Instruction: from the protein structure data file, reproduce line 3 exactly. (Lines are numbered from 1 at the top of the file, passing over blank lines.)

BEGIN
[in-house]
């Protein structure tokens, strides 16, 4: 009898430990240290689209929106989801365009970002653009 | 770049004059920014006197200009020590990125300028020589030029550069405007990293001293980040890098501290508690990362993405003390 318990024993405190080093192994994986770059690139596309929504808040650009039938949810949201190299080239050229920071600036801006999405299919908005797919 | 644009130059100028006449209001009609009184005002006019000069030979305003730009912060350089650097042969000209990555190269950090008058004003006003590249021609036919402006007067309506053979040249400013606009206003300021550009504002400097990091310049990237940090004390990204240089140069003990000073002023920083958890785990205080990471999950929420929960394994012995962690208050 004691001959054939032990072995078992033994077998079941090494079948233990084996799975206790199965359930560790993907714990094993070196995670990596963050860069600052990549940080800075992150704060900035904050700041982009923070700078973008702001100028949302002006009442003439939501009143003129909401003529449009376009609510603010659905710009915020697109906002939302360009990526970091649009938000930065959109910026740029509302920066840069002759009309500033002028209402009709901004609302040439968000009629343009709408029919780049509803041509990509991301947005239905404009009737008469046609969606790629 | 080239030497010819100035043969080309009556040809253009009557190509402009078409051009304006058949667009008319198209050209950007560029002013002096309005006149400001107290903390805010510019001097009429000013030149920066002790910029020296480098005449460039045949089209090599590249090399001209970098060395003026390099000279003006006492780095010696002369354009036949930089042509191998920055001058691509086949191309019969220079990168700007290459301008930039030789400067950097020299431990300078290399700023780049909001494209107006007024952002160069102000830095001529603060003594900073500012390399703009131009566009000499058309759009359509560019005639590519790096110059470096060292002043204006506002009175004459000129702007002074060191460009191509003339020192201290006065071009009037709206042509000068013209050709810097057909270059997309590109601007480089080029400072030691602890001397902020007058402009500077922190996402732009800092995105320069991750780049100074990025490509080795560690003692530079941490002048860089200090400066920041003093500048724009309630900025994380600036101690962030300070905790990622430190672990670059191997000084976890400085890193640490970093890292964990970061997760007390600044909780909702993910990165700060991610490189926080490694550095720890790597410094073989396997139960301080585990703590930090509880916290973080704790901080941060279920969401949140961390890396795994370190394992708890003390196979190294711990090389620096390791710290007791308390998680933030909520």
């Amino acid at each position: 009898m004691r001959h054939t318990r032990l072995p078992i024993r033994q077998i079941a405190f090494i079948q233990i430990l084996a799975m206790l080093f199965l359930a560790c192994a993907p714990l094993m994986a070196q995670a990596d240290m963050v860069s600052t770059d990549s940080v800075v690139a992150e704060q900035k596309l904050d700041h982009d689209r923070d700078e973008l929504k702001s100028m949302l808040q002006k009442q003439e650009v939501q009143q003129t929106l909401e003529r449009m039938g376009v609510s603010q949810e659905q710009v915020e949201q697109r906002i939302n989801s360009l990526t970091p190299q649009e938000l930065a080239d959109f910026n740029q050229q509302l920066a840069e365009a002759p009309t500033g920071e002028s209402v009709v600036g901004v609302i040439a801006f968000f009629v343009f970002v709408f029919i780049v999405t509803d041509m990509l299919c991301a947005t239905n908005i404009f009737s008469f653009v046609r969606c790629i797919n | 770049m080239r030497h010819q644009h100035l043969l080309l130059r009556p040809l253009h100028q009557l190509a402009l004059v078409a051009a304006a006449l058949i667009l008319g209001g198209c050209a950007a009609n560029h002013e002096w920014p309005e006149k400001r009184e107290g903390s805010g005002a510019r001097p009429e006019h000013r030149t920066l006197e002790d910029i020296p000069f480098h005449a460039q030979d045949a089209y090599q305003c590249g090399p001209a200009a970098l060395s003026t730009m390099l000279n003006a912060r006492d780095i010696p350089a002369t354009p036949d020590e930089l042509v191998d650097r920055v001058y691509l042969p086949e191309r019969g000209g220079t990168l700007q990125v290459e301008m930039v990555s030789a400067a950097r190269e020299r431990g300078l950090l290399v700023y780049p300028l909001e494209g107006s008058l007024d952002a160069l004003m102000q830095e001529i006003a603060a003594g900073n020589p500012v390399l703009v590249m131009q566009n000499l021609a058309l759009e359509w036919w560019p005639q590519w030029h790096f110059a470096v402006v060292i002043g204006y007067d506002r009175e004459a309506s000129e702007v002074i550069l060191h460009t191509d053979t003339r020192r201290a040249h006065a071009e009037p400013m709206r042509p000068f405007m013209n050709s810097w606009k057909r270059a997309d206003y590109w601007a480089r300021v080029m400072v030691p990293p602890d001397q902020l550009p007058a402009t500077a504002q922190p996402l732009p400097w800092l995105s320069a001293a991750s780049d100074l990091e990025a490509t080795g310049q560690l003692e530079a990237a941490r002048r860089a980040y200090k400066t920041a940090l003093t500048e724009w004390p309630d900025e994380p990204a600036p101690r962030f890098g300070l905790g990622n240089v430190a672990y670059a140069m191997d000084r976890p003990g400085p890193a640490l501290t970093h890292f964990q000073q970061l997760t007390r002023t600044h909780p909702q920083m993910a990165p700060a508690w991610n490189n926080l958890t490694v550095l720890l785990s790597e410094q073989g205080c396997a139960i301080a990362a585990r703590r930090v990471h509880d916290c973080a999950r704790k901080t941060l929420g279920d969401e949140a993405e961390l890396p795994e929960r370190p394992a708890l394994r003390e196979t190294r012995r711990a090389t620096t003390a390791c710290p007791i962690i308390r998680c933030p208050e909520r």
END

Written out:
């Amino acid at each position: 009898m004691r001959h054939t318990r032990l072995p078992i024993r033994q077998i079941a405190f090494i079948q233990i430990l084996a799975m206790l080093f199965l359930a560790c192994a993907p714990l094993m994986a070196q995670a990596d240290m963050v860069s600052t770059d990549s940080v800075v690139a992150e704060q900035k596309l904050d700041h982009d689209r923070d700078e973008l929504k702001s100028m949302l808040q002006k009442q003439e650009v939501q009143q003129t929106l909401e003529r449009m039938g376009v609510s603010q949810e659905q710009v915020e949201q697109r906002i939302n989801s360009l990526t970091p190299q649009e938000l930065a080239d959109f910026n740029q050229q509302l920066a840069e365009a002759p009309t500033g920071e002028s209402v009709v600036g901004v609302i040439a801006f968000f009629v343009f970002v709408f029919i780049v999405t509803d041509m990509l299919c991301a947005t239905n908005i404009f009737s008469f653009v046609r969606c790629i797919n | 770049m080239r030497h010819q644009h100035l043969l080309l130059r009556p040809l253009h100028q009557l190509a402009l004059v078409a051009a304006a006449l058949i667009l008319g209001g198209c050209a950007a009609n560029h002013e002096w920014p309005e006149k400001r009184e107290g903390s805010g005002a510019r001097p009429e006019h000013r030149t920066l006197e002790d910029i020296p000069f480098h005449a460039q030979d045949a089209y090599q305003c590249g090399p001209a200009a970098l060395s003026t730009m390099l000279n003006a912060r006492d780095i010696p350089a002369t354009p036949d020590e930089l042509v191998d650097r920055v001058y691509l042969p086949e191309r019969g000209g220079t990168l700007q990125v290459e301008m930039v990555s030789a400067a950097r190269e020299r431990g300078l950090l290399v700023y780049p300028l909001e494209g107006s008058l007024d952002a160069l004003m102000q830095e001529i006003a603060a003594g900073n020589p500012v390399l703009v590249m131009q566009n000499l021609a058309l759009e359509w036919w560019p005639q590519w030029h790096f110059a470096v402006v060292i002043g204006y007067d506002r009175e004459a309506s000129e702007v002074i550069l060191h460009t191509d053979t003339r020192r201290a040249h006065a071009e009037p400013m709206r042509p000068f405007m013209n050709s810097w606009k057909r270059a997309d206003y590109w601007a480089r300021v080029m400072v030691p990293p602890d001397q902020l550009p007058a402009t500077a504002q922190p996402l732009p400097w800092l995105s320069a001293a991750s780049d100074l990091e990025a490509t080795g310049q560690l003692e530079a990237a941490r002048r860089a980040y200090k400066t920041a940090l003093t500048e724009w004390p309630d900025e994380p990204a600036p101690r962030f890098g300070l905790g990622n240089v430190a672990y670059a140069m191997d000084r976890p003990g400085p890193a640490l501290t970093h890292f964990q000073q970061l997760t007390r002023t600044h909780p909702q920083m993910a990165p700060a508690w991610n490189n926080l958890t490694v550095l720890l785990s790597e410094q073989g205080c396997a139960i301080a990362a585990r703590r930090v990471h509880d916290c973080a999950r704790k901080t941060l929420g279920d969401e949140a993405e961390l890396p795994e929960r370190p394992a708890l394994r003390e196979t190294r012995r711990a090389t620096t003390a390791c710290p007791i962690i308390r998680c933030p208050e909520r």